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When a consumer has a complaint about a bank, whether it's dealing with a mortgage or a credit card, right now there's a place to lodge that complaint online.

The Chronicle of Higher Education reported an unusual discovery on Monday. The founder, editor and columnist of a website that bills itself as a resource for student loan news does not exist.

When it comes to the nitty, gritty details, life in antiquity was pretty stinky – in a literal sense. Without high food and personal hygienic standards, most people probably contracted an intestinal worm at some point or another, says veterinary scientist Martin Søe. "I think it's fair to say it was very, very common. In places with low hygienic standards, you still have a lot of whipworm and round worm."

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This is a story about how a tinted window, an oversize license plate frame and some profanity led to the resignation of a state ethics committee chairwoman for ethics violations.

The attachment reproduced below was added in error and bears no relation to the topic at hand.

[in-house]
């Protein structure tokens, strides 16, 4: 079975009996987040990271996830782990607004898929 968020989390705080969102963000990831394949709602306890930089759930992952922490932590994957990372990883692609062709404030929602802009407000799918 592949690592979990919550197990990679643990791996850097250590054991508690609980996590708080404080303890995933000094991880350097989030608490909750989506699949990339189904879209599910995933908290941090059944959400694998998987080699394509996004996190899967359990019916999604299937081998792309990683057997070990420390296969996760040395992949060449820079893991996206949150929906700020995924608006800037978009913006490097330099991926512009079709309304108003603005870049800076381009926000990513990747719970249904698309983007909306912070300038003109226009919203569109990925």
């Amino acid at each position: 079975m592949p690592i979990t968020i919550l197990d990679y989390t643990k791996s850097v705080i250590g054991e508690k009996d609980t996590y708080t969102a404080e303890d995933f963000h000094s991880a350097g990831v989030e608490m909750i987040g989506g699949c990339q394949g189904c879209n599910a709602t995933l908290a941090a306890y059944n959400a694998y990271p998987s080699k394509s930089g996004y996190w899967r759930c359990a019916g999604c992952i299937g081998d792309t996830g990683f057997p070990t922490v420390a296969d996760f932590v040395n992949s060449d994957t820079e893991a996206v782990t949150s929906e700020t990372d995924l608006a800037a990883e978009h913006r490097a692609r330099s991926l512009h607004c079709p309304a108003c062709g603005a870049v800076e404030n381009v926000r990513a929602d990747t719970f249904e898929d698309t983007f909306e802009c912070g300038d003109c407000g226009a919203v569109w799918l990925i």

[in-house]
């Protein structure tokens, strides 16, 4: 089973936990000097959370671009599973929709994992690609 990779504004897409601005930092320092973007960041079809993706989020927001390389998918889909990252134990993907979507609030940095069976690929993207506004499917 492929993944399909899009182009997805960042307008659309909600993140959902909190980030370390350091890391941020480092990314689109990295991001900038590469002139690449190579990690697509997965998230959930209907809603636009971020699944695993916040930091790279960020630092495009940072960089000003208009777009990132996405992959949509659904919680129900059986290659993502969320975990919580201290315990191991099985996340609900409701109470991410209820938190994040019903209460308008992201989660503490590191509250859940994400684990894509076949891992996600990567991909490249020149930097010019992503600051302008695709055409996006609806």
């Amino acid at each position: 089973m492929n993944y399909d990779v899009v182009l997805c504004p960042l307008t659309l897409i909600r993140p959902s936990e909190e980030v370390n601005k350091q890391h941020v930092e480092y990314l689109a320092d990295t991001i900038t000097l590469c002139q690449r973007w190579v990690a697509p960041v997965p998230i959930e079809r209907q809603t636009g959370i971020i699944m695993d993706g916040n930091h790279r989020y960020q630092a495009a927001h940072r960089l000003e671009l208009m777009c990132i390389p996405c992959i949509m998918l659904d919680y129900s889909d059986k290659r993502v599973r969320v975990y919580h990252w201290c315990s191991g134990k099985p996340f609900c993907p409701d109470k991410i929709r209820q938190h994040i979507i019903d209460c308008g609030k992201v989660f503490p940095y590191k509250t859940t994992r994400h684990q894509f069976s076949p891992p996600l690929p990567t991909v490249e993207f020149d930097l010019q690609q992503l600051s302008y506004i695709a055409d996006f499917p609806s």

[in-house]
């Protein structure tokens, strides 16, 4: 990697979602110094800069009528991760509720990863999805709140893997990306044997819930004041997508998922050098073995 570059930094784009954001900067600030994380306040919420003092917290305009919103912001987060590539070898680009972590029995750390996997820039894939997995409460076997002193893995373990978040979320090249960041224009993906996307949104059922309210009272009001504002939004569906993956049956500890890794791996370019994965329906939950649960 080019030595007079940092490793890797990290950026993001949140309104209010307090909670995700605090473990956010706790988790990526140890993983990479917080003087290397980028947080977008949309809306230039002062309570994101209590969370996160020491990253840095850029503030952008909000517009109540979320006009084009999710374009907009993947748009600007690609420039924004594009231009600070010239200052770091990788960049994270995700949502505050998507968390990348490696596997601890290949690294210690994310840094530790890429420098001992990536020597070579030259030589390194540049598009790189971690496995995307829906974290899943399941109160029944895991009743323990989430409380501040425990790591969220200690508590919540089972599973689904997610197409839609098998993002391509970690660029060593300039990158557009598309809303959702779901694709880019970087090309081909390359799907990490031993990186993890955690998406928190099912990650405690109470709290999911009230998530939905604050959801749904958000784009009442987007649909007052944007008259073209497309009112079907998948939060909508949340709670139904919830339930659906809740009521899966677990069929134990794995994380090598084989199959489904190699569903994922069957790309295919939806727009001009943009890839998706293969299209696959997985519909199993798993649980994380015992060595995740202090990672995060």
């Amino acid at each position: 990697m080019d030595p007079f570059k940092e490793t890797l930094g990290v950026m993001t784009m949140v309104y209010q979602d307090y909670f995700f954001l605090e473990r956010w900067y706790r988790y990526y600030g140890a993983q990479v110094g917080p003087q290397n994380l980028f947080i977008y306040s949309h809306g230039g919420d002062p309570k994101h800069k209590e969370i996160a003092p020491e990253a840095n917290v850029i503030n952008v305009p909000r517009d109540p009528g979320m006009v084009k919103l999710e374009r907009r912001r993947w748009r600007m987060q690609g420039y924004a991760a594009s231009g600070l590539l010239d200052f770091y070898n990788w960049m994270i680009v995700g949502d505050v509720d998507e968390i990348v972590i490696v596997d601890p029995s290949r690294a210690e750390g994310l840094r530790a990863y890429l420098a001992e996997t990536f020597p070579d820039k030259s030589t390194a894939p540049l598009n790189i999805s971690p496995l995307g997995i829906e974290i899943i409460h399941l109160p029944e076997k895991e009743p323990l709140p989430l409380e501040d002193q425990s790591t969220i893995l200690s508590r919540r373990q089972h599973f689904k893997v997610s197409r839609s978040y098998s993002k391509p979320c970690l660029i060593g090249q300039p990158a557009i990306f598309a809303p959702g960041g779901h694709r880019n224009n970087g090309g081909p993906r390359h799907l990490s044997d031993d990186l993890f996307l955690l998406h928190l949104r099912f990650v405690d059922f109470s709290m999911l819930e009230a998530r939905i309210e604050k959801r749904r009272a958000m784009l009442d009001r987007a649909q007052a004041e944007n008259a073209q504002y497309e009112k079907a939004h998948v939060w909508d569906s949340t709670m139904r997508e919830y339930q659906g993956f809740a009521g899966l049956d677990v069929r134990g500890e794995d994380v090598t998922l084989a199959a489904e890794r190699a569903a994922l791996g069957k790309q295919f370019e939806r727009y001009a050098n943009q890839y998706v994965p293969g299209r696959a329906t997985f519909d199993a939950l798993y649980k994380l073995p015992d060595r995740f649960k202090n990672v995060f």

It started with a traffic stop in Tenafly, N.J.

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A nameless faceless serial murderer, often known as the Golden State Killer, who terrorized several California counties from 1976 until 1986, now has a face and a name, officials say.

Authorities identified James Joseph DeAngelo, 72, of Citrus Heights, Calif., as the suspect Wednesday, more than four decades after the start of a crime spree consisting of about four dozen rapes and a dozen murders.

At a Sacramento press conference, officials said DeAngelo was arrested late Tuesday at his home outside the city, thanks to DNA analysis.

After she found out her husband was having an affair, Jennair Gerardot got on a train from Delaware to Pennsylvania with a wig and extra clothing, broke into the home of the other woman and fatally shot her, authorities said. Then she turned the revolver on herself.

Every day, 15,000 children five years old or younger die of preventable conditions diarrhea and pneumonia. In 2016, that number added up to 5.6 million children, most of them in the developing world, according to the World Health Organization.

What if a simple intervention could save tens of thousands of those children? Seems like a no-brainer — unless the method used to save them puts tens of thousands of others at risk in the future.

In jails and prisons across the United States, mental illness is prevalent and psychiatric disorders often worsen because inmates don't get the treatment they need, says journalist Alisa Roth.

In her new book Insane: America's Criminal Treatment of Mental Illness, Roth investigates the widespread incarceration of the mentally ill in the U.S., and what she sees as impossible burdens placed on correctional officers to act as mental health providers when they're not adequately trained.

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